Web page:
IDE Devices

  IDE stands for Integrated Device Electronics. An IDE interface is a way of connecting a device, typically storage, to a computer system. The IDE interface was originally used to integrate hard disk drives to a computer system. Over time a number of other devices have come to use the IDE interface including CD-Rom drives, tape drives, zip drives, etc.

  The IDE interface was developed as a way of increasing the performance and cost of mass storage on computer systems, namely the hard disk. When hard disks were originally added to computer systems there were two discrete componants that were required to accomplish the addition. First was the disk drive and the second was disk controller electronics, or controller card.

  As performance increased in computer systems the mechanical disk drive often became the target of performance improvement. It was a well known problem of the separation of the hard disk drive and the controller electronics. The two componants were generally made by two different manufacturers with different standards and concepts as to how everything should be implemented. To make matters worse it was very important that each manufacturers products were compatible with everyone elses product. The only way to achieve total compatibility was by hindering performance.

  The disk drive manufacturers knew that if they were to "integrate" the controller into their hard disk they would be able to tune the performance of each with the other. This tuning would enable maximizing performance of hard disk storage technology and changing hard disk technology forever.

  An IDE channel, of which there can be up to four, can support three distinct configurations of devices connected to that channel. The configuration is performed on the IDE device itself, typically with jumpers. The IDE channel is identified by the connection of a single cable to an IDE port on a computer system. If there is more than one cable, then there is more than one IDE port on the computer.

  The first configuration is that of a single device. This configuration is where there is only one single IDE device connected to the IDE cable and port. When configured in this manner the IDE device must be set distinctly as a single IDE device.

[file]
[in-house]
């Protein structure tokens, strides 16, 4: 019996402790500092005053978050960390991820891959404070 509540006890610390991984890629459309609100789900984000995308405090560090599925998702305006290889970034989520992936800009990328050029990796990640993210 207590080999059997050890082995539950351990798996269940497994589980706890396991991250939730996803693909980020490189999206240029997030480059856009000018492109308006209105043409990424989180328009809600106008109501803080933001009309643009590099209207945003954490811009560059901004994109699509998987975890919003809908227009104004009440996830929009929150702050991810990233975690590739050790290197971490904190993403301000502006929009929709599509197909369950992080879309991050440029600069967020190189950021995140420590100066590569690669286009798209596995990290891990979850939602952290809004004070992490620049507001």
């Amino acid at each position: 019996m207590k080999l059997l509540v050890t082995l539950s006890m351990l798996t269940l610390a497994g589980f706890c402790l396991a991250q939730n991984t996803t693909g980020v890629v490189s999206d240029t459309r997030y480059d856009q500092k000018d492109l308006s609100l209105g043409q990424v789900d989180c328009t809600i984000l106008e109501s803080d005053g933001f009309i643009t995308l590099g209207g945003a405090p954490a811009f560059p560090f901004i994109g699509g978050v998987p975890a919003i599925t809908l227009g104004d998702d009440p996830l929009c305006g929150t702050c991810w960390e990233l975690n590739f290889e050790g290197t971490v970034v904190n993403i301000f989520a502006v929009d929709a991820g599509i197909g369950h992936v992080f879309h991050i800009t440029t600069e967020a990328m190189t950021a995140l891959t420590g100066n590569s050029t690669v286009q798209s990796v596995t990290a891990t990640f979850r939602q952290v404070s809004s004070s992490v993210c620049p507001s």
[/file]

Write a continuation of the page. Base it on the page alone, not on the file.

The second configuration is that of a master device. This configuration is where there are two IDE devices connected to the same IDE cable and port. When using this configuration only one of the devices that are connected to the same cable and port may assume the role of the master device! When configured in this manner the IDE device must be distinctly set as a master IDE device.

  The third configuration is that of a slave device. This configuration is where there are two IDE devices connected to the same IDE cable and port. When using this configuration one of the devices is configured as the master device and the other is configured as the slave device. When configured in this manner the IDE device must be distinctly set as the slave device.

  As far as I am aware there is only one manufacturer who strictly adheres to the three distinct states and has a jumper setting for each state. That manufacturer is Western Digital, every other device manufacturer combines the master and single configuration into one single setting. For this reason is is very important when adding a second IDE device to the same cable to determine if the first device has the "single" configuration. If so then you must change that device from the simgle configuration to the master configuration.

  The single, master, and slave rules only apply when connecting devices onto the same cable. If they are connected to different cables (different IDE ports) it is as though they were by themself.


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Modified 04/14/2005